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The Secret to Authentic Japanese Miso Soup

Ever wish you could get sushi-restaurant-fresh miso soup at home? The secret to authentic Japanese soup is in combining special ingredients to make umami, the mysterious “5th taste.” Here we share the miso soup recipe from Chef Miki Hashimoto of the outstanding new Japanese joint, Tokio, in Denver. In it, kelp (konbu) supplies glutamic acid, and dried bonito flakes (katsuo-bushi) provide inosinic acid, which combine to create the umami flavor. Most ingredients are available in major supermarkets—or try your local Asian market for top-quality selections.

Choosing Miso: Miso comes in a handful of varieties, ranging from sweet and mellow white (hikari shiromiso) to stronger red (hikari akamiso). You can use one or the other, depending on flavor preference, or try half and half.

Miso Soup (shiru)
Makes 4–5 servings


4¼ cups water
20 grams kelp (konbu)
20 grams dried bonito flakes* (katsuo-bushi)
*You may also use 10 g dried sardines if you like a more distinctive flavor.
2.5–3 ounces miso paste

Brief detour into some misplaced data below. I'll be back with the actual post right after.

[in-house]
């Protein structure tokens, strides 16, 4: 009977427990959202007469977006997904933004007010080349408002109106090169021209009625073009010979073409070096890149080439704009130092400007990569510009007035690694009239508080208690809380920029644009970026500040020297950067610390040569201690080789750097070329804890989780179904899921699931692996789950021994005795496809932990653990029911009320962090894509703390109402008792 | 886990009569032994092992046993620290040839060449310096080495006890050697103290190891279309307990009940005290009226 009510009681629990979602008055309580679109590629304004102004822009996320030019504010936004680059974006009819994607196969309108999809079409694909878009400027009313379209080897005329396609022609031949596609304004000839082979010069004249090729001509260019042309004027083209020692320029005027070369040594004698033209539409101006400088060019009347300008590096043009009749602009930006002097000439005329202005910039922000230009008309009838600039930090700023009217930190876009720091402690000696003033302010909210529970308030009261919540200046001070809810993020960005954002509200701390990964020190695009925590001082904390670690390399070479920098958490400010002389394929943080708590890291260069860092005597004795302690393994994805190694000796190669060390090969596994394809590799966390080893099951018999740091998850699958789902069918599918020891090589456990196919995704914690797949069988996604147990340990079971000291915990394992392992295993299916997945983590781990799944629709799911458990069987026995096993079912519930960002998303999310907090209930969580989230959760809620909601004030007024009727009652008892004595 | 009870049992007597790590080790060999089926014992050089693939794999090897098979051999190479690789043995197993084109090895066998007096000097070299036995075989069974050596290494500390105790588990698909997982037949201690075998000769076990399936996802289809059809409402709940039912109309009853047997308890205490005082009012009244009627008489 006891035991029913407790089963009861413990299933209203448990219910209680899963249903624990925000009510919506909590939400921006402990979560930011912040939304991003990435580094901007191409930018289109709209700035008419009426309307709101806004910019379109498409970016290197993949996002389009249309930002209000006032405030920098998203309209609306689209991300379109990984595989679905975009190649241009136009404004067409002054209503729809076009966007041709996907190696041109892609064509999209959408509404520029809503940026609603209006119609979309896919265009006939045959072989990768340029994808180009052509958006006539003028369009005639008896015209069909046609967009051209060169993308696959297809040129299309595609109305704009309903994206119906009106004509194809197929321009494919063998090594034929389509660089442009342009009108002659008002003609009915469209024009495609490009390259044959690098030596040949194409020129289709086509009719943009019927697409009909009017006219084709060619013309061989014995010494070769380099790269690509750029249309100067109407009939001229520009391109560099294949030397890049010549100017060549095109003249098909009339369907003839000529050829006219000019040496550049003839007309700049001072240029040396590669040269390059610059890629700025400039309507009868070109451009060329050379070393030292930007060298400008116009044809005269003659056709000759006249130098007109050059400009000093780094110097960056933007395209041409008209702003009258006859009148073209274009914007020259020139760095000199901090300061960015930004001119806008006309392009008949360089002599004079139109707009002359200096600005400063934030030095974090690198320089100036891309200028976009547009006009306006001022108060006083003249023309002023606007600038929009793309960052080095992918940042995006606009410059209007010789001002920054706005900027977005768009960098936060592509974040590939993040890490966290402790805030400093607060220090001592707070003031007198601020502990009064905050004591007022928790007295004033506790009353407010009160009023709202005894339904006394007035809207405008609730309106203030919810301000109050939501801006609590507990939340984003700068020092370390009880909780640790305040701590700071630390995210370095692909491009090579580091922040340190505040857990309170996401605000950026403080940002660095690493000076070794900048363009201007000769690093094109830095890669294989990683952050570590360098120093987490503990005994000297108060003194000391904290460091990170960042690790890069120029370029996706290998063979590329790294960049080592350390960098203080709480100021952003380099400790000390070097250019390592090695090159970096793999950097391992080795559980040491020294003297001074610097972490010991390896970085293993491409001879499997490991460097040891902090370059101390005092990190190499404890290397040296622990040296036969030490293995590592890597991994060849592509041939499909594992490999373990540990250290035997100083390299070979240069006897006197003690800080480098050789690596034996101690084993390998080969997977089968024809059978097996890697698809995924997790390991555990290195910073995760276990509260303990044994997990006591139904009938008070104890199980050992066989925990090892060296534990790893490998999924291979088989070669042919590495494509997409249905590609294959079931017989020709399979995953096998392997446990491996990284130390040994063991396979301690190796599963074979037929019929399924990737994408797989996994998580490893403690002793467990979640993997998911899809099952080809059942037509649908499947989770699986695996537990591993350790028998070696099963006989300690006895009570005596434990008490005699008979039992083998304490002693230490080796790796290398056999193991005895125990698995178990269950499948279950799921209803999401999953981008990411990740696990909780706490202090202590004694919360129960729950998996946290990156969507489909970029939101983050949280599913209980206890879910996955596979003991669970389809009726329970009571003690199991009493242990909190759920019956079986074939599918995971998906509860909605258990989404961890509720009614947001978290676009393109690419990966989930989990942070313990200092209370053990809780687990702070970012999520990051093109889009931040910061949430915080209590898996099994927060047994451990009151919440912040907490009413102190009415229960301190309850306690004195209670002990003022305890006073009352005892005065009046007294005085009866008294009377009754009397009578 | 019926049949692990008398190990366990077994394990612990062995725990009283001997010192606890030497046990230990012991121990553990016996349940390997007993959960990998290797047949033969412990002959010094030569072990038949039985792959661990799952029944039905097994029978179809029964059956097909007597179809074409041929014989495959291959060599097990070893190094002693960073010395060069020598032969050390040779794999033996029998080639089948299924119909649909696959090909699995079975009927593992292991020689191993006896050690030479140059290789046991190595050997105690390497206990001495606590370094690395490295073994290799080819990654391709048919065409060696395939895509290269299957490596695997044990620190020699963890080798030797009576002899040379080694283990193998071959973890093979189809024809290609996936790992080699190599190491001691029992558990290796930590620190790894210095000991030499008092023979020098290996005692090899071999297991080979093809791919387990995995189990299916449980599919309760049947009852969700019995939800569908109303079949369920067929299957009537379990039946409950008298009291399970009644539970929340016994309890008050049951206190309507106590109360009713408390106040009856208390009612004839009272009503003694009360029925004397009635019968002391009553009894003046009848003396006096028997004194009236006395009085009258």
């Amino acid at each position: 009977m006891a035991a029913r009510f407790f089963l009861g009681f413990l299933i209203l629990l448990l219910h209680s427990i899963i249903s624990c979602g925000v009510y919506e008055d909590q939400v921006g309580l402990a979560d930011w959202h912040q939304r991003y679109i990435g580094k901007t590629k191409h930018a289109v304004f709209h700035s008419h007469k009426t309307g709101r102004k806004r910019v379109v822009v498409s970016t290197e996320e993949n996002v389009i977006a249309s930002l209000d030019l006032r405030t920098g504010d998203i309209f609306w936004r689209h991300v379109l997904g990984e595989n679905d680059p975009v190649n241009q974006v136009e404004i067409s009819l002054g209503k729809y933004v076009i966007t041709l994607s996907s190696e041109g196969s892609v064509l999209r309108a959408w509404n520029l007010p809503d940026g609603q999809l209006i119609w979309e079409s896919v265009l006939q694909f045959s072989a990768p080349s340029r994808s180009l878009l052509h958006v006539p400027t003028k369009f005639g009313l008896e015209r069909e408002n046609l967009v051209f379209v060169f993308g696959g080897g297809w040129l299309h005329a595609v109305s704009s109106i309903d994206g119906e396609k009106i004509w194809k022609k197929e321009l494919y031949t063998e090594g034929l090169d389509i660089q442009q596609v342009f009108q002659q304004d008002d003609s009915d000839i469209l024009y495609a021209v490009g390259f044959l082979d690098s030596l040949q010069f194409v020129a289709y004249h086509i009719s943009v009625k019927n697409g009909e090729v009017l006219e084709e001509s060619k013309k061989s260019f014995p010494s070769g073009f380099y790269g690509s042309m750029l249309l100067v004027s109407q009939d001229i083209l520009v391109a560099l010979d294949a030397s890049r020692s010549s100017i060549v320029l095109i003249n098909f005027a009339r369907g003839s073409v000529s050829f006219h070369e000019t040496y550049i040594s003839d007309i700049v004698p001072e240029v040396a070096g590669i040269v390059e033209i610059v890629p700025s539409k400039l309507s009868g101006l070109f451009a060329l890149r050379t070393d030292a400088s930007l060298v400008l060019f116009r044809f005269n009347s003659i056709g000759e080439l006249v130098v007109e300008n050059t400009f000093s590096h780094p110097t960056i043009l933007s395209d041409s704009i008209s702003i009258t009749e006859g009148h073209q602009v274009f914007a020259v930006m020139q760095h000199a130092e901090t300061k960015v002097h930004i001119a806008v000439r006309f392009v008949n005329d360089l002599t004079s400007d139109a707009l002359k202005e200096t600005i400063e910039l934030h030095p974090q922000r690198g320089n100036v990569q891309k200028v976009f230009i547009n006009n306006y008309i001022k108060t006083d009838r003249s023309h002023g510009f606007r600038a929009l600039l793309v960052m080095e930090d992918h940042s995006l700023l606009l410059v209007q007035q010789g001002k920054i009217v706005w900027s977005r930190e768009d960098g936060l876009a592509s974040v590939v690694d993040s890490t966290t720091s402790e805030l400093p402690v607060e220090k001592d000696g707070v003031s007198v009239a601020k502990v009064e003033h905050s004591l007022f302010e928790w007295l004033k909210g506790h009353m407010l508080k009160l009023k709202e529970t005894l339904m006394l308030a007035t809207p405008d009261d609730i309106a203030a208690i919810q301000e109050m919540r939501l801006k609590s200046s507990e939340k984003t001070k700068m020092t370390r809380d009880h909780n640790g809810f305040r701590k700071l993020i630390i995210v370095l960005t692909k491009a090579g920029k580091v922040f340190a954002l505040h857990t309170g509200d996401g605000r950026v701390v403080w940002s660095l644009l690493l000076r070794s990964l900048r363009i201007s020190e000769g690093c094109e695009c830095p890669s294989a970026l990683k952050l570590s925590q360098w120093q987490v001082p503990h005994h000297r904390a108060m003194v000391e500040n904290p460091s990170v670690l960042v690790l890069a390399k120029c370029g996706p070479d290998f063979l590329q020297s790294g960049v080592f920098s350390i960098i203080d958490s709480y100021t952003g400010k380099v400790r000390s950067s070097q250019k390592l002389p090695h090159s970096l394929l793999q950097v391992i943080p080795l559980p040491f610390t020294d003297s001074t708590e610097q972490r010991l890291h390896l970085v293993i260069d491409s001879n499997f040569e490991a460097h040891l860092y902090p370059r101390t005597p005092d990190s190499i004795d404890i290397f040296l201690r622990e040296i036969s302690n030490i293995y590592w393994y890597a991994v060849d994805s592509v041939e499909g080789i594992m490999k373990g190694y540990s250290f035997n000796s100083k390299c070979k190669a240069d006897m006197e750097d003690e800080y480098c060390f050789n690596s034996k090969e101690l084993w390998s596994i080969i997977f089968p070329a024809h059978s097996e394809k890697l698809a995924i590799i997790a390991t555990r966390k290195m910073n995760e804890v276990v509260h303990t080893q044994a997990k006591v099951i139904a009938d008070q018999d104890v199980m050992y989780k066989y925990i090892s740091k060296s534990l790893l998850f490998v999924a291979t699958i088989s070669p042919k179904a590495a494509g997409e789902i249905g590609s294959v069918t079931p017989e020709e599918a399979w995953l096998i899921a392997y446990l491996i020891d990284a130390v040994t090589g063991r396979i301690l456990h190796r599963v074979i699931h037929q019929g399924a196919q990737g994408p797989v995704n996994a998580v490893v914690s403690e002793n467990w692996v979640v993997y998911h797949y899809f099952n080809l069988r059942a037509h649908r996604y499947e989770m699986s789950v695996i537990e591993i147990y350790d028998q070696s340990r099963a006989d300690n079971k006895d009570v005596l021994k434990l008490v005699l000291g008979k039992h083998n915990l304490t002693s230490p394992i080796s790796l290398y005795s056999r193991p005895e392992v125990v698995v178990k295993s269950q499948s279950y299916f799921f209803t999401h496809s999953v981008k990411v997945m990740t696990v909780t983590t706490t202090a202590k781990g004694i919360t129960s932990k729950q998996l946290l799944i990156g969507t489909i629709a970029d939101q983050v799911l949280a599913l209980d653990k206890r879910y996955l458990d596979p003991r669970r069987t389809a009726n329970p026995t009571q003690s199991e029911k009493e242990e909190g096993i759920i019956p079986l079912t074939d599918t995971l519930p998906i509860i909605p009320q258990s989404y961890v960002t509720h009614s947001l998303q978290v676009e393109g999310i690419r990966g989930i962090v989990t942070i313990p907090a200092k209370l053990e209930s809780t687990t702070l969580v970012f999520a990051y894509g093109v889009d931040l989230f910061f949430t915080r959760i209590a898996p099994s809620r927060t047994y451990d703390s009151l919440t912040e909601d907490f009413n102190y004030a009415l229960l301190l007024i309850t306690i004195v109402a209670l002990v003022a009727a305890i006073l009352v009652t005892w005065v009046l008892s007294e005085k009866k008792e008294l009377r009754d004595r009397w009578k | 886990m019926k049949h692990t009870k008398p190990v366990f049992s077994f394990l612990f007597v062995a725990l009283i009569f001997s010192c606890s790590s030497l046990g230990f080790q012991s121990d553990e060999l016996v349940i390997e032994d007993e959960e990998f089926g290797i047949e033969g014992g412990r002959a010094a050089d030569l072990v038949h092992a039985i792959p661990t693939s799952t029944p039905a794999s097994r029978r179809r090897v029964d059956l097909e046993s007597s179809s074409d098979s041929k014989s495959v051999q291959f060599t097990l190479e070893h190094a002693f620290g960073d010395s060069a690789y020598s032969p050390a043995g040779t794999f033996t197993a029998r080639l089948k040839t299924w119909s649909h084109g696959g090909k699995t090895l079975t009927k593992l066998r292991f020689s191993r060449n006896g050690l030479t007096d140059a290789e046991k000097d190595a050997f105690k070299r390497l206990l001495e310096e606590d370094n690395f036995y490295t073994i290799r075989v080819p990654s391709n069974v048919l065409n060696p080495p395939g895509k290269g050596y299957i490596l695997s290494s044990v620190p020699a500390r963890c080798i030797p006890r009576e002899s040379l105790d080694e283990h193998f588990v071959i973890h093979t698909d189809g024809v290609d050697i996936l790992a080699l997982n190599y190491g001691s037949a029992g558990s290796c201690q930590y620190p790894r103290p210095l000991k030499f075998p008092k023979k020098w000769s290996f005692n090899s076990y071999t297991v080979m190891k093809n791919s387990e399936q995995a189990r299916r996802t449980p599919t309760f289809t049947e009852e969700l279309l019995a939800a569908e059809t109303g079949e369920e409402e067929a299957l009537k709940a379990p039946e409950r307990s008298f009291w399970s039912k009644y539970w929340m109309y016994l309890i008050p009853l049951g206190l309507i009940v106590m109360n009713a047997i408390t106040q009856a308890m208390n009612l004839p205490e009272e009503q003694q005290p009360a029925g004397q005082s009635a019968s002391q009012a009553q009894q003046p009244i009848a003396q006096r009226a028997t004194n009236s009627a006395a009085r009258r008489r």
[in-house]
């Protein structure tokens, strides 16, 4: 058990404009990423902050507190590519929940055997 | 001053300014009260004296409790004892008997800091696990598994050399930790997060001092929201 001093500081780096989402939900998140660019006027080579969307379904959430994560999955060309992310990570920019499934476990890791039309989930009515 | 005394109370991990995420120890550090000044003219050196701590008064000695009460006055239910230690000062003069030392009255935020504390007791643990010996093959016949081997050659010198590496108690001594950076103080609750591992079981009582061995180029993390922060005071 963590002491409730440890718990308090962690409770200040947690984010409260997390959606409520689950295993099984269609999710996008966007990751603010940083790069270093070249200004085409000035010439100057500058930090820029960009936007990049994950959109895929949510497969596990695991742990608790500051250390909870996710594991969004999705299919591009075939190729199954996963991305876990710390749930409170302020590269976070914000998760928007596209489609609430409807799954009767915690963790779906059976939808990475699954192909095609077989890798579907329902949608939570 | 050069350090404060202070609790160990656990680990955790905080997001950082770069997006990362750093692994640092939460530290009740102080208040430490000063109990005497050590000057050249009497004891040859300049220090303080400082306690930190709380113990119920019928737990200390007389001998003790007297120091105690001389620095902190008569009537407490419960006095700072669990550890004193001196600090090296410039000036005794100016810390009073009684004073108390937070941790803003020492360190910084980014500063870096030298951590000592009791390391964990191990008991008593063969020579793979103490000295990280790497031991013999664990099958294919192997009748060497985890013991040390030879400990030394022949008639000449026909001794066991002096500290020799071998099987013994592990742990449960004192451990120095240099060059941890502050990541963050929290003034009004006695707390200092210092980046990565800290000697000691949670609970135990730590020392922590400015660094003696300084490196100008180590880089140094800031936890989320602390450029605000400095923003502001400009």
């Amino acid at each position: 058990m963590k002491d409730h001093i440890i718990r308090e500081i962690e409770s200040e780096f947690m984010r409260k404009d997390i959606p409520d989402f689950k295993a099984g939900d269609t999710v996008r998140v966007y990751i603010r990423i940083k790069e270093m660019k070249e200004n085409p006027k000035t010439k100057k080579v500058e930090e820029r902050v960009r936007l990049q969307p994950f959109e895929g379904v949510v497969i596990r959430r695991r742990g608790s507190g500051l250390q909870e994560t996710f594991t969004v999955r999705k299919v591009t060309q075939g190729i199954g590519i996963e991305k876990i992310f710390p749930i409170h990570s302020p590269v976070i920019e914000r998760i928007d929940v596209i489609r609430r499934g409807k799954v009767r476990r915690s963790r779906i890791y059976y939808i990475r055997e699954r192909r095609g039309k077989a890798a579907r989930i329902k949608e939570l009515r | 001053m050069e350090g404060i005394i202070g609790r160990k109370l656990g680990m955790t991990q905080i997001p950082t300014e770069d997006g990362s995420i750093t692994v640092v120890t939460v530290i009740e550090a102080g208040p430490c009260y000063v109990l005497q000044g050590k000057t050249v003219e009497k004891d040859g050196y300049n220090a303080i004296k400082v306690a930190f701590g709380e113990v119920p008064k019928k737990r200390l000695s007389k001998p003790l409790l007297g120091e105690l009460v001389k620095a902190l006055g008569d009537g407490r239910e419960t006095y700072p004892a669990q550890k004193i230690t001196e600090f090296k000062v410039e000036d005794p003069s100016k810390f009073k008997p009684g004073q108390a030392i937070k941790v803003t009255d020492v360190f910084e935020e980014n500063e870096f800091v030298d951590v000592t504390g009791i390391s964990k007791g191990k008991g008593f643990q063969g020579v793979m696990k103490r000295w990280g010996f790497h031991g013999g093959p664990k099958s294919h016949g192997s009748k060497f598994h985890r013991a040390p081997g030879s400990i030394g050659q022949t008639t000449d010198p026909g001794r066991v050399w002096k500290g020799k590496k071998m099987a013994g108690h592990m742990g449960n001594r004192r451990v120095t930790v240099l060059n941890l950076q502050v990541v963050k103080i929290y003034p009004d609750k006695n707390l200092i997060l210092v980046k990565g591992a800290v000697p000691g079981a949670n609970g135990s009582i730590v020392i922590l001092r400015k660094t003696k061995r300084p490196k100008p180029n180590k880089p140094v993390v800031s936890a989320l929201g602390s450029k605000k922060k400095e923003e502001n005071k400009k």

5 ounces firm tofu, cut in ?-inch cubes (fried, optional)
1–2 green onions, thinly sliced
2 ounces fresh spinach, chopped


  1. Place kelp in the water for half a day. (You may add dried sardines at this point for stronger fish flavor.)
  2. Heat the pot to a simmer and take kelp (and sardines) out before it starts to boil, at about 194°F or 90°C.
  3. Add dried shaved bonito and simmer for 3–4 minutes.
  4. Remove from heat, and strain the broth. Place strained liquid back in the pot. Add miso, dissolve. Keep the broth barely at a simmer. Never allow it to boil. Add tofu.
  5. Pour a little less than one cup of broth into a small soup bowl. Add thin-sliced green onion and a small amount of chopped spinach. Serve and enjoy!